As most of the activities of daily living are carried out on behalf of a person the training received needs to be of a person centred and holistic nature. So with keeping this in mind our service user was offered a whole range of foods that were tailored to her likes and dislikes. She was also given nicely presented meals that looked appetising although they were modified. The fact that the dining room was communal and she was able to socialise with people that she lived with, having no limit as to how much time she could take over a meal and so wasn’t rushed, all aided the service user in gaining weight and remaining hydrated.
Personal hygiene and skin integrity are just two of the areas we here at Thames pride ourselves in. There are no set times as to when somebody ‘has’ to be changed or ‘has’ to be toileted. If our service user requested assistance with continence wear, staff would help her when ‘she’ requested, not when ‘they’ thought it was required. Whilst carrying out personal cares the staff are constantly observing for any changes to skin on a persons body whether minor or major. During her time here at Thames this service userr has never had a pressure ulcer and staff work very hard to maintain this.
Unfortunately over the past two years, this service users condition has deteriorated dramatically. She can no longer mobilise independently or feed herself and her swallow reflex is very poor. However, it was noticed very quickly by staff that this service user was taking longer, and longer with meals.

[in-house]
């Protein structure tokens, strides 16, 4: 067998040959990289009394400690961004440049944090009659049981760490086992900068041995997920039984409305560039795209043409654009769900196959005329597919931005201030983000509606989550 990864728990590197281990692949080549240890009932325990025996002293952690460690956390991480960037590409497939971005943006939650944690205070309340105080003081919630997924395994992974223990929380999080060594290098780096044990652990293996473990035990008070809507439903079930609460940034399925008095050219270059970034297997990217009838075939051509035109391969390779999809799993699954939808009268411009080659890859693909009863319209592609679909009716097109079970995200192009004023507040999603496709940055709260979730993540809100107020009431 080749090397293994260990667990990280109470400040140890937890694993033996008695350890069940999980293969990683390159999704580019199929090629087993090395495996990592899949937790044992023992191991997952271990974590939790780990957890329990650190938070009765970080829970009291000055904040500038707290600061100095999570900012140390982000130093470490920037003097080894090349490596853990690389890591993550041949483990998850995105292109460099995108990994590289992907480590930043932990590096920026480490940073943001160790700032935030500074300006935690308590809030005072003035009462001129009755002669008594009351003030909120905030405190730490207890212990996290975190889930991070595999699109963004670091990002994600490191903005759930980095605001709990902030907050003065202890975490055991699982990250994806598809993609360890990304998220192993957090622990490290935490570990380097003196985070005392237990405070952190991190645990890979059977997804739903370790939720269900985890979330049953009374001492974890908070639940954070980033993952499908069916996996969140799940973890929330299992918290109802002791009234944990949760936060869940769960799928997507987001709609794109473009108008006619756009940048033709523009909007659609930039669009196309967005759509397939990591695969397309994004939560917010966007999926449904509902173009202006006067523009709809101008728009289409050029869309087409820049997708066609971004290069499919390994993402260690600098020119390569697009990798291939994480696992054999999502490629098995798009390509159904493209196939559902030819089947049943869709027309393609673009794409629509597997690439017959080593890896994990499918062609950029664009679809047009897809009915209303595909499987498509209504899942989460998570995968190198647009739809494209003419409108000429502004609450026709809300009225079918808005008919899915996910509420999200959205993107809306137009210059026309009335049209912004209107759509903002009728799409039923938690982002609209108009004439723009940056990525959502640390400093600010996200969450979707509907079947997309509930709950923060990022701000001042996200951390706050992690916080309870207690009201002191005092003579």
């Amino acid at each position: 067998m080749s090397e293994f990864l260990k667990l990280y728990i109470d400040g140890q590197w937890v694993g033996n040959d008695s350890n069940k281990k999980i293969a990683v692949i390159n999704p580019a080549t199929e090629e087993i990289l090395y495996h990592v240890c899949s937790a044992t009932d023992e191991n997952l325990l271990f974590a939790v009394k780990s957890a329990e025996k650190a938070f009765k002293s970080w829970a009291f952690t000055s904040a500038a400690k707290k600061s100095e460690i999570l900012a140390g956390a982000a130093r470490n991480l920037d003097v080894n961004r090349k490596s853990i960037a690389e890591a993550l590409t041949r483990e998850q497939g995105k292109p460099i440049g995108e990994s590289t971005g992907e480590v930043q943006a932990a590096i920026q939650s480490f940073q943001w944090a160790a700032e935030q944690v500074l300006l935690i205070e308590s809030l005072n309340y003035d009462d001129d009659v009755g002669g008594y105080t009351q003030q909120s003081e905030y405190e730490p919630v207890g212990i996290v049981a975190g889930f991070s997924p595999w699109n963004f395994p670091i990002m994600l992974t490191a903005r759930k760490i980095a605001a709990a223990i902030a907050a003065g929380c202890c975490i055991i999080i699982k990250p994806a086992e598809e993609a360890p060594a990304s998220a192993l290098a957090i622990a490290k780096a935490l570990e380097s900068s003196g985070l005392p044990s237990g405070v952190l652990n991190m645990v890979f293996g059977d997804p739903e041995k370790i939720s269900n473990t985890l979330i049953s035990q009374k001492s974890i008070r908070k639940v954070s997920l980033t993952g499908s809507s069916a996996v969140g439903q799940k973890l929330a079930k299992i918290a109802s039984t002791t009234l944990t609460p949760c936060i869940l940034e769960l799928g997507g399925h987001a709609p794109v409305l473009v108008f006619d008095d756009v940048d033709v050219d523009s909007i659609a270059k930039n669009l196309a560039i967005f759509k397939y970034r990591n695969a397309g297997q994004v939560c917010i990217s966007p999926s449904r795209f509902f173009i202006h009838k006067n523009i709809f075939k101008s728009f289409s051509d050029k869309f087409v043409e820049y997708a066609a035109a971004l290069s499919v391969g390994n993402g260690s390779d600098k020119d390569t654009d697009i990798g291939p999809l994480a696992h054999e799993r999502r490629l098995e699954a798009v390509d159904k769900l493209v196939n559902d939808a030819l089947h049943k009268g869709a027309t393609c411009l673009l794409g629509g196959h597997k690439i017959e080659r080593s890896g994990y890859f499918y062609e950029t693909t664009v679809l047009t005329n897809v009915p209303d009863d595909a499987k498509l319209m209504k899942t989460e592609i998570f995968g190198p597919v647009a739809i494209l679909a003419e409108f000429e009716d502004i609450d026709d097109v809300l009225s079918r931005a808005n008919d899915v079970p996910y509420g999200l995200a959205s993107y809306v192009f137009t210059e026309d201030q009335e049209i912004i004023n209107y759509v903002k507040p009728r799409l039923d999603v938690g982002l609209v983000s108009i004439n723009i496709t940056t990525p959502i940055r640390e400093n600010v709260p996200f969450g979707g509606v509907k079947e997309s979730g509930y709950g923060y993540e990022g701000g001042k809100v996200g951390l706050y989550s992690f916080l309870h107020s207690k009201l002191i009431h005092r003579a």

By December 22nd 2014 this service user again had a PEG insertion in, as this was gfelt to be in her best interest, the decision was made by her husband with support from all professionals involved in her care as well as ourselves.
Although she is mainly hydrated via PEG and a regimen for bolus feeding is in place, this service user still maintains oral intake of small tasters of food and fluid. This has proved to be very successful as her weight has increased two fold and she has an improved appetite. Since PEG insertion she is a lot brighter and a lot more alert.
With hand/ foot massages alongside passive movements of her legs, feet and arms we as a team have been able to maintain viability of these limbs and ensure that she has even a small amount of movement. This service user also has regular pressure relief so that integrity of her skin is maintained.
This service users husband visits his wife on a regular basis. Within the first week of PEG insertion he came and told us how impressed and pleased he was with how his wife looked and how much she looks like she did before the accident, as she has gained a considerable amount of weight. But as she still is able to really enjoy small amounts of fluid and diet, her husband is able to spend 1:1 time with her helping his wife(as it is something he likes to do) whilst getting enjoyment out of seeing his wife happy and contented instead of being worried about what she will look like when he comes on his next visit.
Since the insertion of PEG this service users husband comments to us and compliments us regularly on how well his wife looks as compared to past experiences and how hard we have worked to support him and his wife at all stages of the deterioration of her condition. He especially enjoys that we include her in the home activities as well as the community ones even though her dementia has progressed. We endeavour to include her in all activities even if she only wants to participate in a small part of it.